pH was determined using a pH meter and the conductivity was taken using a conductivity meter at room temperature (Okiemen et al., 2004).

2.3. Batch Adsorption

Adsorption was performed in batch where 2g of activated carbon was interacted with 40cm3 of dye wastewater and allowed to stand for 30 minutes. It was then filtered using whatman filter paper (No. 42). The process was repeated at pre-set times (60, 90,120 and 150 minutes). The concentration of copper and lead in the dye wastewater was determined before and after interaction with the activated carbon by a bulk scientific atomic absorption spectrophotometer (MODEL 210VGP) (Apipreeya et al., 2006).
2.3.1. Determination of the Adsorption Capacity
Where qt = Adsorption capacity at time t (mg/g)
Ci = Concentration of Cu/Pb before interaction with activated carbon (mg/l).
Ct = Concentration of Cu/Pb after interaction with the activated carbon (mg/l)
V = Volume of the dye wastewater (L)
W = Weight of the activated carbon (g). (Hameed, 2009).

2.4. Adsorption Kinetics

In order to describe the adsorption kinetics for copper and lead on activated carbon, pseudo first-order (Lagergren, 1898), pseudo second-order (Ho et al., 2000), Natarajan and khalaf first order (Raji et al., 1986) and Elovich Model (Chien and Clayton, 1980; Sparks, 1986) were applied to the experimental data.
Pseudo first –order equation:
Pseudo second-order equation:
Natarajan and Khalaf first order equation
Elovich model equation:
Where qe = amount of adsorbate adsorbed at equilibrium (mg/g).
K1 = Adsorption rate constant for first-order (min-1).
K2 = Adsorption rate constant for second-order ( min-1).
α = Initial adsorption rate (mg. g-1min-1).
β = desorption constant ( during any experiment.

2.5. Test of Kinetics Model

The applicability of pseudo first- order and pseudo second- order kinetic models are verified through the sum of error squares (SSE, %) given by:
qe(exp)= adsorption capacity at equilibrium experimental (mg/g)
qe(cal)= adsorption capacity at equilibrium calculated (mg/g)
N= number of data point (Hameed et al., 2007)
In order to investigate the mechanism of the copper and lead adsorption onto pride of barbados shell, intraparticle diffusion mechanism was used.
where C = Intercept.
Kp= Intraparticle diffusion rate constant (mg.g-1min-1/2) (Crank, 1933).

3. Results and Discussion

3.1. Characteristic of Activated Carbon

The percentage ash content was low which is an indication of high carbon content. The pH of the activated carbon fall within the range of 6.48 ± 0.02 to 6.65 ± 0.01. This is in agreement with Ahmedna et al. (1997) that activated carbons produced from precursors with low ash content have been found to have low pH. The percentages yield of activated carbon was found to decrease with increase activation burn off because at longer residual time more volatiles are released from the char resulting to a higher burn off and a corresponding lower yield. Similar result was reported by Martinez et al. (2006). The result revealed that the apparent (bulk) density increase with increasing activation residual time which is an indication that at higher activation residual time, the hardness of activated carbon is high with a resultant high tendency for regeneration.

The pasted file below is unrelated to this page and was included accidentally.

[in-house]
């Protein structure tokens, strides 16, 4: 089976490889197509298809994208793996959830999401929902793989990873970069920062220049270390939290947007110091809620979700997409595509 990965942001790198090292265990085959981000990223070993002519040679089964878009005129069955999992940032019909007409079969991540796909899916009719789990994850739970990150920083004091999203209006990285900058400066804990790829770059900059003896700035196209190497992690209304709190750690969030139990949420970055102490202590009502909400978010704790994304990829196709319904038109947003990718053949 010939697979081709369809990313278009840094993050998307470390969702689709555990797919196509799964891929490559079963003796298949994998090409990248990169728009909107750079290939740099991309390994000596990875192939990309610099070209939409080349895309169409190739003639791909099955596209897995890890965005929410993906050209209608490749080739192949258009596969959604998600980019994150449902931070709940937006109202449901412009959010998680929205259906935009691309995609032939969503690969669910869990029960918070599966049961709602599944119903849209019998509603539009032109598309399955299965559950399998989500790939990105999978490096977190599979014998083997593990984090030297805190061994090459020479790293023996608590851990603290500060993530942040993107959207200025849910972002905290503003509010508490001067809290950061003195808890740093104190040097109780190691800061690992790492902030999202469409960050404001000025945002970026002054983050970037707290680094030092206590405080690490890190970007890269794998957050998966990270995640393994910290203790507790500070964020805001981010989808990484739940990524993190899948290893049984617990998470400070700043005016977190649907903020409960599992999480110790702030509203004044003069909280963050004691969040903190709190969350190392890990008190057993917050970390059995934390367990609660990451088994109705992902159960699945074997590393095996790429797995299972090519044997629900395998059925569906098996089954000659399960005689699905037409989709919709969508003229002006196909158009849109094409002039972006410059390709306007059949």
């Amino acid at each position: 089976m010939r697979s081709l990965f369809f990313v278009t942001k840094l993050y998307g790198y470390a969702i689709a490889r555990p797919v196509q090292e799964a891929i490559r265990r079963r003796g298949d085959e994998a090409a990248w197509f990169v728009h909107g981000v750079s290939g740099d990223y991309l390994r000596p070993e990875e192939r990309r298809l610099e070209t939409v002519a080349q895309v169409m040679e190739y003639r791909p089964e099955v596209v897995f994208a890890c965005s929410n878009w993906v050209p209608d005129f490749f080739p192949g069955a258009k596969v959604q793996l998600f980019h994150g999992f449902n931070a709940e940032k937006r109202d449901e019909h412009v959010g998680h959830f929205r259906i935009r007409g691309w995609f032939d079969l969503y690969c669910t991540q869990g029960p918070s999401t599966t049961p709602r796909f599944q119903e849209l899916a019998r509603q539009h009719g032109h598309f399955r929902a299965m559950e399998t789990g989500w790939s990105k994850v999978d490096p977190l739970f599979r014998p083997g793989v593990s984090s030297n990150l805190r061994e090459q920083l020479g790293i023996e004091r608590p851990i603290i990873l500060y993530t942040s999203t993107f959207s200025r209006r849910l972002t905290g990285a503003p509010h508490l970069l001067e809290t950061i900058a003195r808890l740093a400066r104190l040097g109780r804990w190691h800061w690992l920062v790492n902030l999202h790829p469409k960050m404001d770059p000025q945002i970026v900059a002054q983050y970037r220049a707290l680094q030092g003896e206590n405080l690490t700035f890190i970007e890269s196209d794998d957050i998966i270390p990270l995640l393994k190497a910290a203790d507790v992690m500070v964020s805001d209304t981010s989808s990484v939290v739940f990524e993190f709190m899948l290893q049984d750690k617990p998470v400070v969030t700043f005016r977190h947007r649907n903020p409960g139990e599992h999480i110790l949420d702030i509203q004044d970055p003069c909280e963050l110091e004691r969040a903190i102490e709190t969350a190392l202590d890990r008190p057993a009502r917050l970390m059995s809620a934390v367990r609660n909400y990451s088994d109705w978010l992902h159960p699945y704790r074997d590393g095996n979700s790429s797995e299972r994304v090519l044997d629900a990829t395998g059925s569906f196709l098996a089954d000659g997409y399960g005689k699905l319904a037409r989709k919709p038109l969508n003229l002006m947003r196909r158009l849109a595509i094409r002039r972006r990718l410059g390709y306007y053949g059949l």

Table 1. Characteristics of Activated Carbon
ParameterPBS/ HNO3/5PBS/ HNO3/10PBS/ HNO3/15
Activation burn off34.10 ± 0.0140.01 ± 0.0342.11 ± 0.02
Yield (%)66.30 ± 0.0360.12 ± 0.0158.07 ± 0.02
Apparent density(g/cm3)0.54 ± 0.010.58 ± 0.050.60 ± 0.02
pH6.54 ± 0.016.65 ± 0.016.48 ± 0.02
Conductivity (µS/cm)560.20 ± 0.03600.15 ± 0.01600.25 ± 0.05

3.2. Effect of Contact Time

The activated carbon (PBS/HNO3/5) indicated the maximum percentage of Cu removal at shorter contact time of 30 minutes, that is, 93.94% removed, thereafter desorption occur at contact time of 60 minutes which can be due to the decreased or lesser number of active sites. The adsorbent (PBS/HNO3/10) and (PBS/HNO3/15) showed optimum percentage Cu adsorption at longer contact time of 150 minutes, that is, 96.63% and 96.30% removed. The desorptions that occur at the short contact time give rises to more active site development which increases the adsorption efficiency (Fig.1).
The findings show that the percentage Pb adsorption by adsorbent (PBS/HNO3/10) increased from 36.42% to 65.32% in the first 90 minute while the percentage Pb removed by activated carbon (PBS/HNO3/15) increased from 50.87% to 65.32% in first 60 minutes and after a decrease in the efficiency was observed. This may be due to the complete clogging of available adsorption sites on adsorbent material and unavailability of the free sites. The results further revealed the highest percentage Pb uptakes by the adsorbent (PBS/HNO3/15) of 30 minutes and 90 minutes that is, 85.55% adsorbed. Therefore, the slight desorption may be due exhausted binding sites of the adsorbent (Fig.2). Similar process was reported for the removal of chromium (vi) from aqueous solutions (Sucharita and Nandini, 2009).
Figure 1. Effect of contact time on the removal of copper by activated pride of Barbados shell
Figure 2. Effect of contact time on the removal of lead by activated pride of Barbados shell

3.3. Kinetic of Adsorption

The pseudo first-order, pseudo second- order, Natarajan and khalaf first order and Elovich model equations and were applied to the adsorption data. The results of kinetic parameters are showns in table 2-7. The conformity between experimental data and the model predicted values was expressed by the correlation coefficients R2 (R2 values close or equal to 1). A relatively high R2 value indicates that the model successfully describe the adsorption kinetics. The R2 value of pseudo second–order is higher compared to R2 values of other kinetic models tested (table2-table7), Fig.3 and 4.
Table 2 Kinetics parameters of the pseudo first-order for the Cu adsorption
Sample R2K1 (min-1)qe(exp)(mg/g)qe(cal) (mg/g)%SSE
Pseudo second-order kinetics models shown that the values of adsorption capacity at equilibrium calculated qe(cal) were closer to the experimental qe(exp) values (table 2-5). These findings revealed that the pseudo second-order kinetic model provided a good correlation for the adsorption of Cu and Pb onto activated pride of barbados shell compared to other kinetic model used. Bulut and Aydin (2006) reported pseudo second-order kinetics for adsorption of methylene blue on wheat shell.
Table 3 kinetic parameters of the pseudo first-order for the Pb adsorption
Sample R2K1 (Min-1)qe(exp)(mg/g)qe(cal)(mg/g)% SSE
PBS/HNO3/50.298- 0.0160.310.050.1189
PBS/HNO3/100.049- 0.0090.290.280.0957